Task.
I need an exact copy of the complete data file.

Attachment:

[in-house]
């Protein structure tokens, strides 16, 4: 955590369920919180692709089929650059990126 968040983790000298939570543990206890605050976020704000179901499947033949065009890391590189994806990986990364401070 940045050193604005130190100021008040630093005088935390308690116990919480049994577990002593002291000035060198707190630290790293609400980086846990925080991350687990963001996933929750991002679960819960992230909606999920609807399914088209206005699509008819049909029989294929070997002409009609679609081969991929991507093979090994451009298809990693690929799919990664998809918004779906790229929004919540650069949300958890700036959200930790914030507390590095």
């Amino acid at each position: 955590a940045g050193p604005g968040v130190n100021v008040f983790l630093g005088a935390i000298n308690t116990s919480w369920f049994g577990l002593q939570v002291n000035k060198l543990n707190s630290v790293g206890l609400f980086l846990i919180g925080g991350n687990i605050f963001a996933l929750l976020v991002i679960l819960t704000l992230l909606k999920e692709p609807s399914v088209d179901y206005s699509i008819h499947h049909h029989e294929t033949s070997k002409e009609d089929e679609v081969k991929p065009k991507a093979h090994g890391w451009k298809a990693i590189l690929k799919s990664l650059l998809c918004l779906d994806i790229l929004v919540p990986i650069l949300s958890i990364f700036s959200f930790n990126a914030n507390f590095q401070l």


[in-house]
């Protein structure tokens, strides 16, 4: 955590369920919180692709089929650059990126 968040983790000298939570543990206890605050976020704000179901499947033949065009890391590189994806990986990364401070 940045050193604005130190100021008040630093005088935390308690116990919480049994577990002593002291000035060198707190630290790293609400980086846990925080991350687990963001996933929750991002679960819960992230909606999920609807399914088209206005699509008819049909029989294929070997002409009609679609081969991929991507093979090994451009298809990693690929799919990664998809918004779906790229929004919540650069949300958890700036959200930790914030507390590095």
């Amino acid at each position: 955590a940045g050193p604005g968040v130190n100021v008040f983790l630093g005088a935390i000298n308690t116990s919480w369920f049994g577990l002593q939570v002291n000035k060198l543990n707190s630290v790293g206890l609400f980086l846990i919180g925080g991350n687990i605050f963001a996933l929750l976020v991002i679960l819960t704000l992230l909606k999920e692709p609807s399914v088209d179901y206005s699509i008819h499947h049909h029989e294929t033949s070997k002409e009609d089929e679609v081969k991929p065009k991507a093979h090994g890391w451009k298809a990693i590189l690929k799919s990664l650059l998809c918004l779906d994806i790229l929004v919540p990986i650069l949300s958890i990364f700036s959200f930790n990126a914030n507390f590095q401070l």